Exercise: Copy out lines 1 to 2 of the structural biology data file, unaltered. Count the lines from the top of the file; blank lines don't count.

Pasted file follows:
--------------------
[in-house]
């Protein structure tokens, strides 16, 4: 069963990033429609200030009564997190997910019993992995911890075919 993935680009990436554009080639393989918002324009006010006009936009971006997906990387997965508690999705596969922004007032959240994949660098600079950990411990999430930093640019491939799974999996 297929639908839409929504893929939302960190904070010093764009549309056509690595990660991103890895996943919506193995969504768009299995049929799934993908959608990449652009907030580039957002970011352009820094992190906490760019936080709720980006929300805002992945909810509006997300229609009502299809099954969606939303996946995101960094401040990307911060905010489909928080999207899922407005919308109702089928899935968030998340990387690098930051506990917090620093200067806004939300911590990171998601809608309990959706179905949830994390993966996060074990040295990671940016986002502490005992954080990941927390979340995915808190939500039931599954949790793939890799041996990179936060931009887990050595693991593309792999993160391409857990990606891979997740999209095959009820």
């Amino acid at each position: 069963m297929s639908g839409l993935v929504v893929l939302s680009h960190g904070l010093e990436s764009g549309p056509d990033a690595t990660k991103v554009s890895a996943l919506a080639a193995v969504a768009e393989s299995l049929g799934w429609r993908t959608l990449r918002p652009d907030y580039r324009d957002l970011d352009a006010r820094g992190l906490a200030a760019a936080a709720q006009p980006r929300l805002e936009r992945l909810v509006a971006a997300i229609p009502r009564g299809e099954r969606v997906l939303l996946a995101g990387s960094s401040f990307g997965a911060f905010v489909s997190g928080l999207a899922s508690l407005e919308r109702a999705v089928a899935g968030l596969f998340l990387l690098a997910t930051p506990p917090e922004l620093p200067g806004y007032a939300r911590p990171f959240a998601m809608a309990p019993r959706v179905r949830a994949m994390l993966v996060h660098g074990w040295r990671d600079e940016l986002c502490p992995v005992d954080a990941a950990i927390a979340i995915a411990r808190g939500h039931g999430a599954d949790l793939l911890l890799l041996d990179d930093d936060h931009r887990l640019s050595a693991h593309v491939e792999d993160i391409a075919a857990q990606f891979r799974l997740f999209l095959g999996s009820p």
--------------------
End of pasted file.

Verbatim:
[in-house]
């Protein structure tokens, strides 16, 4: 069963990033429609200030009564997190997910019993992995911890075919 993935680009990436554009080639393989918002324009006010006009936009971006997906990387997965508690999705596969922004007032959240994949660098600079950990411990999430930093640019491939799974999996 297929639908839409929504893929939302960190904070010093764009549309056509690595990660991103890895996943919506193995969504768009299995049929799934993908959608990449652009907030580039957002970011352009820094992190906490760019936080709720980006929300805002992945909810509006997300229609009502299809099954969606939303996946995101960094401040990307911060905010489909928080999207899922407005919308109702089928899935968030998340990387690098930051506990917090620093200067806004939300911590990171998601809608309990959706179905949830994390993966996060074990040295990671940016986002502490005992954080990941927390979340995915808190939500039931599954949790793939890799041996990179936060931009887990050595693991593309792999993160391409857990990606891979997740999209095959009820």